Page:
The California Court of Appeals recently decided a new case potentially expanding the scope and impact of Private Attorneys General Act (PAGA) claims brought by an employee against his employer. In Huff v. Securitas Security Services USA, Inc., the court posed the question of “whether a plaintiff who brings a representative action under PAGA may seek penalties not only for the Labor Code violation that affected him or her, but also for different violations that affected other employees.” The court then answered that question in the affirmative, concluding “PAGA allows an ‘aggrieved employee’ – a person affected by at least one Labor Code violation committed by an employer – to pursue penalties for all the Labor Code violations committed by that employer.” Accordingly, an employee alleging a single violation of the California Labor Code may now bring PAGA claims against his employer for all violations, suffered by any other employee, of the same employer.

PAGA, a statute enacted by the California legislature in 2003, authorizes private litigants to bring an action on behalf of public law enforcement agencies against employers for violations of the California Labor Code. Aggrieved employees receive a 25% share of any civil penalties recovered, with the state receiving the remaining 75%. The statute also allows recovery of attorneys’ fees to further incentivize lawyers to supplement the state’s enforcement efforts.

The decision in Huff resolves an unsettled area of law regarding what types of claims an aggrieved employee could bring through a PAGA action. Employers previously argued that an employee could bring PAGA claims only for those Labor Code violations which the employee actually suffered. Assuming Huff remains the law, the law now holds that even though an employee suffers only a single Labor Code violation, he may bring a representative action to recover for all violations any co-employee experienced during the limitations period. The court noted in so holding that if the result seems like bad public policy, the fault lies with the legislature who drafted PAGA so broadly. In litigation, employers can now expect plaintiffs to attempt to use this case to justify sending a barrage of discovery demands, seeking essentially to conduct a complete audit of the organization’s compliance with state wage and hour laws.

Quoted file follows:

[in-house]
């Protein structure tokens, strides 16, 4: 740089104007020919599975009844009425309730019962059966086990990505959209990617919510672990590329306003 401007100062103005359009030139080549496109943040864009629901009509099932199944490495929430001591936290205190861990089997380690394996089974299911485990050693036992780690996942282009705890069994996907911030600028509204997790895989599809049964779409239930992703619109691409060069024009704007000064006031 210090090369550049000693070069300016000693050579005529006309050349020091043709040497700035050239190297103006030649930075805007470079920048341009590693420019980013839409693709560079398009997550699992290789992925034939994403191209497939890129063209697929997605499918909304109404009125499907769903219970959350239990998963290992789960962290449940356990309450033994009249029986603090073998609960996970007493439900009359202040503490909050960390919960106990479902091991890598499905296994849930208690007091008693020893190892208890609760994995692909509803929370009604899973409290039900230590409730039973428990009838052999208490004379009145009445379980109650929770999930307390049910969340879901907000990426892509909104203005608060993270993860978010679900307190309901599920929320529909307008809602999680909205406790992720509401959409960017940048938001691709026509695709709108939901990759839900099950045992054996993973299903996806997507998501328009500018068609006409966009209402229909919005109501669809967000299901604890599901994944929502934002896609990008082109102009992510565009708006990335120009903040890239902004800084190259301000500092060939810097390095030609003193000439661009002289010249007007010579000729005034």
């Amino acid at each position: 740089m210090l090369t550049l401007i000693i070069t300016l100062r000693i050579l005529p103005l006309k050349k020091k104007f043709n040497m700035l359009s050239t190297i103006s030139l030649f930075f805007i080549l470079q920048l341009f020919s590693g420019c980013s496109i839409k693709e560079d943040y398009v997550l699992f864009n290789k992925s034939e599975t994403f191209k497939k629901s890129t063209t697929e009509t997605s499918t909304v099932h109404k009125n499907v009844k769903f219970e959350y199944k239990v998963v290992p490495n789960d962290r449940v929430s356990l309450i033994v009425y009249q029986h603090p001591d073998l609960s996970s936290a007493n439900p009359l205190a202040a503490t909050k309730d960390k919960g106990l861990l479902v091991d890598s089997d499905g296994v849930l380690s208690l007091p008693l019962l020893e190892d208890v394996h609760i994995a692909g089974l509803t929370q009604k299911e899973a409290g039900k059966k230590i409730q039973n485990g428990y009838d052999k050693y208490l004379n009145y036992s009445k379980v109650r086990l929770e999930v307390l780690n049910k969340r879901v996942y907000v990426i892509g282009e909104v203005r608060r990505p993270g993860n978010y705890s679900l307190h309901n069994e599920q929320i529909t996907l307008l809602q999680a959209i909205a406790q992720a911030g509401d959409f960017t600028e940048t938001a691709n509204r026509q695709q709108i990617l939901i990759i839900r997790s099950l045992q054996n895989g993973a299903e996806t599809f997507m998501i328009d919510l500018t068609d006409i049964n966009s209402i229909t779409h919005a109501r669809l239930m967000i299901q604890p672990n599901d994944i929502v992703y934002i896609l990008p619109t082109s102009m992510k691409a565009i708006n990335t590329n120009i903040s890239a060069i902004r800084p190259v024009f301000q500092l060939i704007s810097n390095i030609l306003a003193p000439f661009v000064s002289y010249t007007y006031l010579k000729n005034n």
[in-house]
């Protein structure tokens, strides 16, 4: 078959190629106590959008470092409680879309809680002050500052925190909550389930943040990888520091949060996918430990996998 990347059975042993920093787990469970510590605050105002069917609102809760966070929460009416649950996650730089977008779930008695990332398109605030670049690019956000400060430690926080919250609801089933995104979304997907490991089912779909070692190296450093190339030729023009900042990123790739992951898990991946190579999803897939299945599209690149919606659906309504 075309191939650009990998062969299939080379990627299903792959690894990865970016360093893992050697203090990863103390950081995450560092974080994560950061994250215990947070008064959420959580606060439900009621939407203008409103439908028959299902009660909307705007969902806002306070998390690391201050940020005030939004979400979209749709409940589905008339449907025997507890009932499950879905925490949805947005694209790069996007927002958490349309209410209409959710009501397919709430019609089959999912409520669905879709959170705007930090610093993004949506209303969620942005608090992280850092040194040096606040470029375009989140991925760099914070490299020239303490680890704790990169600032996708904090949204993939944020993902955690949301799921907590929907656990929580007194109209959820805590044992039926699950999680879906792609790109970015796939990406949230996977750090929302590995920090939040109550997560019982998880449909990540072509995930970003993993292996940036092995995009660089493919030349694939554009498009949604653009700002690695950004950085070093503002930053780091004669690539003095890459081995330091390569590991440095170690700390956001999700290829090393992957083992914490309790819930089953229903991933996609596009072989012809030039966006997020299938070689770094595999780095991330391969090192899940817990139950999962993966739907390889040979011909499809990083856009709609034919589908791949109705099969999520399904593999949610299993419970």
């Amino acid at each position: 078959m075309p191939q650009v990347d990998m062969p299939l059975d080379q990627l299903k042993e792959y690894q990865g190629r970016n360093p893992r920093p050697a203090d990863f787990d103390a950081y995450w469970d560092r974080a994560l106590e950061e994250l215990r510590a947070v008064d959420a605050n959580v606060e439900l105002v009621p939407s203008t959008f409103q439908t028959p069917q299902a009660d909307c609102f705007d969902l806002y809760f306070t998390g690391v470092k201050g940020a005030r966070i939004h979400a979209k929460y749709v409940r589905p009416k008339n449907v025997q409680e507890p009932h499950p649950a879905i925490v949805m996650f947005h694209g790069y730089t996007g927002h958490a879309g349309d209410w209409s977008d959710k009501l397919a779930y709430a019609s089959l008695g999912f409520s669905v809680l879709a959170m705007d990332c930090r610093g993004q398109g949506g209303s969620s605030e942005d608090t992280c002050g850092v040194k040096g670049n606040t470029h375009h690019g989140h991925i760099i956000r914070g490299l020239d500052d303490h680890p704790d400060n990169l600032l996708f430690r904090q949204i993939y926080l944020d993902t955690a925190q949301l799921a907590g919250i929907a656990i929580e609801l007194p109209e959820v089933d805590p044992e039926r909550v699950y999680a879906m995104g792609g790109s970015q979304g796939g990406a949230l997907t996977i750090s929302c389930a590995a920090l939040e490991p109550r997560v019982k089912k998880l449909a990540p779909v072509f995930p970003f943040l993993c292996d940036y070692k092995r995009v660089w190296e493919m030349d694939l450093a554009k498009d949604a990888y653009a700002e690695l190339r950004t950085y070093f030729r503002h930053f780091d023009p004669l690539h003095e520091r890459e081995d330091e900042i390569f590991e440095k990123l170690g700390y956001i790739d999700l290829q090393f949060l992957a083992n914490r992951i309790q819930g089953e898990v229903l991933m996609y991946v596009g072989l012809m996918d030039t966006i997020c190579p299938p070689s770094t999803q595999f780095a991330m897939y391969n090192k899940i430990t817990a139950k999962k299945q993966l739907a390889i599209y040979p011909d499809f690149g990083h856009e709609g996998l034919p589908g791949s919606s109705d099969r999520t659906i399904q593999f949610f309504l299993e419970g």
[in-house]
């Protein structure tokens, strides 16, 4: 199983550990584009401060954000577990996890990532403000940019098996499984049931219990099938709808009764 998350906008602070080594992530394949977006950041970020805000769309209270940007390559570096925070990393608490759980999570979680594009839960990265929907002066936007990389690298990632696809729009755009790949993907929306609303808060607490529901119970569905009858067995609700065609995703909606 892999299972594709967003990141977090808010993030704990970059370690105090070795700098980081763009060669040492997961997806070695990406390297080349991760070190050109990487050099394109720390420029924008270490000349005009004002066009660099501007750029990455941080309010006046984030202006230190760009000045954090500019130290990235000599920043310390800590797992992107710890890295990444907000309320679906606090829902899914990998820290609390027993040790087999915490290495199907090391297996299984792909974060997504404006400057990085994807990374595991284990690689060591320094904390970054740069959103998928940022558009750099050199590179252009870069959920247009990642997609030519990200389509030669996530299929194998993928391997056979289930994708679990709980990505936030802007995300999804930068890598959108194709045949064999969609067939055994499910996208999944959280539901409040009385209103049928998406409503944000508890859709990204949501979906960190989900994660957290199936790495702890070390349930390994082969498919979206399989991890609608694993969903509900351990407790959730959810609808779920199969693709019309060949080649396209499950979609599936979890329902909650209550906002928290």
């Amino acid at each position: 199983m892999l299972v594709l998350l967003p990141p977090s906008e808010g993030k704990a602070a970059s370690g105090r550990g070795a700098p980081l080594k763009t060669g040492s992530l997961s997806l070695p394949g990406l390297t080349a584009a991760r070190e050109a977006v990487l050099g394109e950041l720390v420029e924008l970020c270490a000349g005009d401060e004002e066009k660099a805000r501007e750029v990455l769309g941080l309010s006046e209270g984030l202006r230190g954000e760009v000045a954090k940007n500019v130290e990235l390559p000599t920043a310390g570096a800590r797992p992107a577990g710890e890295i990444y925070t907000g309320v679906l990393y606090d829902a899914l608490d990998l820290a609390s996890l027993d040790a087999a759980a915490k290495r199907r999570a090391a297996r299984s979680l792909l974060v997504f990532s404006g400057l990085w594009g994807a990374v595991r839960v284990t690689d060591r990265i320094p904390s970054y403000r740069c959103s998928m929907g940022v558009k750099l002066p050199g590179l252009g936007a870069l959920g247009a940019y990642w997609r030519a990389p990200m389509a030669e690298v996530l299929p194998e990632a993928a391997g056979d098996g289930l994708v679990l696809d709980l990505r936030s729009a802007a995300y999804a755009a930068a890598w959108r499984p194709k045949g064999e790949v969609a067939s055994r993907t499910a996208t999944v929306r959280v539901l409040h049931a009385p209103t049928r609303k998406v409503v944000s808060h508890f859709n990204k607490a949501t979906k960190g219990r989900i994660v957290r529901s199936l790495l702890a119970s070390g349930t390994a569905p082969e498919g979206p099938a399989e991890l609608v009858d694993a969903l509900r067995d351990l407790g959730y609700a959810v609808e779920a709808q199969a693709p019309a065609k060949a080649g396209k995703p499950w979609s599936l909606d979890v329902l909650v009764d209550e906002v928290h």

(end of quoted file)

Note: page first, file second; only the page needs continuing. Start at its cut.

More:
Although a defeat for employers, the practical effect of Huff may be limited. First, an employee is required to provide the Workforce Development Agency with written notice of the facts and circumstances relating to each alleged violation of the Labor Code before bringing a representative action under PAGA. This may be difficult to do when addressing speculative or ill-defined violations, and an employer may attempt to use the scope of the letter actually submitted to limit discovery. If the employee just submits a fact-free letter citing a long list of Labor Code violations, that vagueness may provide a basis to demur to the PAGA claim for failure to properly exhaust administrative remedies with the required specificity. Furthermore, employers may still assert the defense of manageability against a PAGA action. Even if an employee can now plead a broad spectrum of Labor Code violations, it doesn’t follow that those violations can all be manageably tried through a single lawsuit.

With employees now able to bring a representative action for all Labor Code violations, it is more important than ever for employers to take proactive steps, such as performing a thorough internal audit of HR policies and practices, to ensure they are in complete compliance with the law.